When most people have pain in their bodies, they reach for a bottle of aspirin or ibuprofen to help relieve their symptoms, but there are risks associated with those over-the-counter pills that everyone should be aware of.
I wrote about the dangers of taking aspirin for pain, but before you switch over to ibuprofen, you may want to take note of the risks involved with this seemingly “safe” pain reliever.
What Is Ibuprofen?
Ibuprofen is known as a non-steroidal anti-inflammatory drug, or NSAID. It works by blocking the production of prostaglandins, which are the substances our bodies release in response to injury or illness. Prostaglandins are what causes us the “pain” sensation, and NSAIDs work to block those sensations.
You’ll find NSAIDs most commonly labeled as Motrin, Advil, and Aleve. While not all of these are ibuprofen, they are all NSAIDs which have their own host of risks involved with taking them.
My Personal Side Effects From Ibuprofen
I have been taking ibuprofen for years to help relieve my pain, and I would take some hefty doses at times not realizing the risks involved with prolonged use. Even if you don’t take over-the-counter drugs that often, you are still at risk for some pretty serious health issues that you may not even be aware of.
Not too long ago I took some ibuprofen to help relieve my menstrual cramps, as it’s what I’ve taken for years, but I had the most unusual side effect from it that I didn’t realize was caused by the ibuprofen, until I put two and two together.
About 30 minutes after I took my usual dose of ibuprofen, my ears started to ring, and all audible sound was ‘tinny’. It was like being inside an aluminum can and trying to talk, or listen to other people’s voices. My hearing was also overly sensitive to the point where running water seemed high-pitched and loud.
Not surprisingly, I was pretty freaked out about what the heck was going on with my hearing, but I just chalked it up to feeling under the weather. Then something clicked in my mind and I decided to do a little research online for ibuprofen side effects and sure enough, ringing in the ears, or Tinnitus, was common with taking ibuprofen.
Luckily I was able to take a magnesium supplement, and the ringing in my ears subsided within an hour. Magnesium plays a very important role in our bodies, and is one of those essential supplements that many of us are deficient in, but is a must for our health.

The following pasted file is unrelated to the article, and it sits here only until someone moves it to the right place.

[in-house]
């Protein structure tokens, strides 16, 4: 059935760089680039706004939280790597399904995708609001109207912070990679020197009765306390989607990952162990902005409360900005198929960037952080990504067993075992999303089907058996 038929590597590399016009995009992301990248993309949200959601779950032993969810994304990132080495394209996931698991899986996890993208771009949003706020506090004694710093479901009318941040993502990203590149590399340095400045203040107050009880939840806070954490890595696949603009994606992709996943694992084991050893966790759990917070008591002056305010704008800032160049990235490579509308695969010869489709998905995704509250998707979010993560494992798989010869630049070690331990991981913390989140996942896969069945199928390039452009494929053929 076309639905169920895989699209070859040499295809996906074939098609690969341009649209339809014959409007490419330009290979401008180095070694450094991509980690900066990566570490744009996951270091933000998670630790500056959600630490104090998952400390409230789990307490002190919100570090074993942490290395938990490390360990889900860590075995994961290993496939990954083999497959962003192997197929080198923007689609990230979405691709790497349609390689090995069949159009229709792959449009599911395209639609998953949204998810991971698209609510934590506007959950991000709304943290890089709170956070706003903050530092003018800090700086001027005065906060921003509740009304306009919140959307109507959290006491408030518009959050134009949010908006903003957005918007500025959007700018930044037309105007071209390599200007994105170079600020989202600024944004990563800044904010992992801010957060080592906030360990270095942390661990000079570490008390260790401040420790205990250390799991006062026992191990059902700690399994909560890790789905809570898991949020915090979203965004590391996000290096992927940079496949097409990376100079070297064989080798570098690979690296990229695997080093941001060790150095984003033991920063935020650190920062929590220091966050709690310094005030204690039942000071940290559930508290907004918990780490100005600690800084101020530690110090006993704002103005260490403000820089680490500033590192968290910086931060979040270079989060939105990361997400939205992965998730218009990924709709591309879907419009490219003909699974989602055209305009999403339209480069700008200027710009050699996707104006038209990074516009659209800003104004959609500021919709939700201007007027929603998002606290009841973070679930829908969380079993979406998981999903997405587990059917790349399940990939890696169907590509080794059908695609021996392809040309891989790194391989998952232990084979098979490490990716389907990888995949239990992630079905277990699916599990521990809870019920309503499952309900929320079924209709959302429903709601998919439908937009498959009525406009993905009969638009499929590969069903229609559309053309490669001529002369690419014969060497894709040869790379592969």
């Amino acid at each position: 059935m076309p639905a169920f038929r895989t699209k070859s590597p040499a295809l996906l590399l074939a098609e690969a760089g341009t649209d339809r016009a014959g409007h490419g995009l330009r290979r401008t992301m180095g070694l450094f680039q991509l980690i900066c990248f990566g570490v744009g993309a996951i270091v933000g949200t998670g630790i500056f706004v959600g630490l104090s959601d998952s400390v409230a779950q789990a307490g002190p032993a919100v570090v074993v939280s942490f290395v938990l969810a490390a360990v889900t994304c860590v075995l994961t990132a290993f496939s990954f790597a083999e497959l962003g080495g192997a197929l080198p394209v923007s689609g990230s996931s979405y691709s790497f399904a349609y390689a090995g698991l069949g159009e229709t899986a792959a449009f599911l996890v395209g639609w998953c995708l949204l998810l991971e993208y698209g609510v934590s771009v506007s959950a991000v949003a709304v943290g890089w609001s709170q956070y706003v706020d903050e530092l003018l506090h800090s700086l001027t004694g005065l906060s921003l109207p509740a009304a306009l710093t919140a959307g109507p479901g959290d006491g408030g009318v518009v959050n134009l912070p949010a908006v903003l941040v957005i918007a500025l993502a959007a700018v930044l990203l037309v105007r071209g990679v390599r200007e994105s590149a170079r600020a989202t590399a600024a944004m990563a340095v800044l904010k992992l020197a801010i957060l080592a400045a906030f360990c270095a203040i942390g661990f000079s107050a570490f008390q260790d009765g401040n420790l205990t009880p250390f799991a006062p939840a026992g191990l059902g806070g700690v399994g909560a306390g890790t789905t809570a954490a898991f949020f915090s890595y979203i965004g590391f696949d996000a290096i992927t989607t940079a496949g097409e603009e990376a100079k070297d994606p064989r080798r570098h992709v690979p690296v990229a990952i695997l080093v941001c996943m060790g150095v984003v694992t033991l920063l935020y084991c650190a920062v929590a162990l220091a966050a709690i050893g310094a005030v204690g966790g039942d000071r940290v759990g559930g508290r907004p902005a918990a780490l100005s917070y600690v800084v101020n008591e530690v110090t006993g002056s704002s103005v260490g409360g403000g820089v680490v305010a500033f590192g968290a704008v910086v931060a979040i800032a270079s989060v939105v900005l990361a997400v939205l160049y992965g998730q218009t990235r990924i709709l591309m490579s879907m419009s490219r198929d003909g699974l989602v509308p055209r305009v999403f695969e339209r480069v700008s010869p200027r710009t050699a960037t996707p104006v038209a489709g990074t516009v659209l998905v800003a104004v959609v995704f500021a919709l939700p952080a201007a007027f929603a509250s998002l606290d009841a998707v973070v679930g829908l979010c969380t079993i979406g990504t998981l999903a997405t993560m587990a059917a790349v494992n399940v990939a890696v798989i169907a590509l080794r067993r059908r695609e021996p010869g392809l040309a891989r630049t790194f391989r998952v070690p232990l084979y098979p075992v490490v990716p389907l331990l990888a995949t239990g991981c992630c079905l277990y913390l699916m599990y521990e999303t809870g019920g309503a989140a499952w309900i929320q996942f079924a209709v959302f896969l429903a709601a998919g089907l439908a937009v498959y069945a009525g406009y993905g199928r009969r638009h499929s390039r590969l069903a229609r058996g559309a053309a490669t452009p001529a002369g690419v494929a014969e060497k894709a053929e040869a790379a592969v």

Dangers Of Taking Ibuprofen
After my personal experience with ibuprofen side effects, it was clear that I needed to do more research on the dangers of this seemingly safe drug. I was shocked to learn that not only were there side effects, but there are some really serious side effects that could happen to you even if you only take ibuprofen once in your life.
Risk of Heart Attacks and Strokes
NSAIDs like ibuprofen and naproxen (commonly known as Advil, Aleve, and Motrin), have always held warnings about their potential risk of heart attacks, but in July of 2015, after looking at further studies, the FDA decided to strengthen that warning even more.
FDA is strengthening an existing warning in prescription drug labels and over-the-counter (OTC) Drug Facts labels to indicate that nonsteroidal anti-inflammatory drugs (NSAIDs) can increase the chance of a heart attack or stroke, either of which can lead to death. Those serious side effects can occur as early as the first few weeks of using an NSAID, and the risk might rise the longer people take NSAIDs.
This new warning isn’t about long-term NSAID usage, but that serious side effects, like heart attacks and strokes, could happen within weeks of taking them! That’s pretty scary!
When I had that side effect of ringing in my ears after taking a dose of ibuprofen, I found out that what I was experiencing was a more severe form of tinnitus. Tinnitus is when you hear sounds inside your ears that’s not coming from an external source, so even when you’re in complete silence, you may hear ringing, hissing, roaring, or even clicking sounds.
I actually have a mild version of this when I’m in complete silence, as I hear a high-pitched ringing sound in my ears that never goes away, but many people suffer from more severe forms of tinnitus that plague them everyday.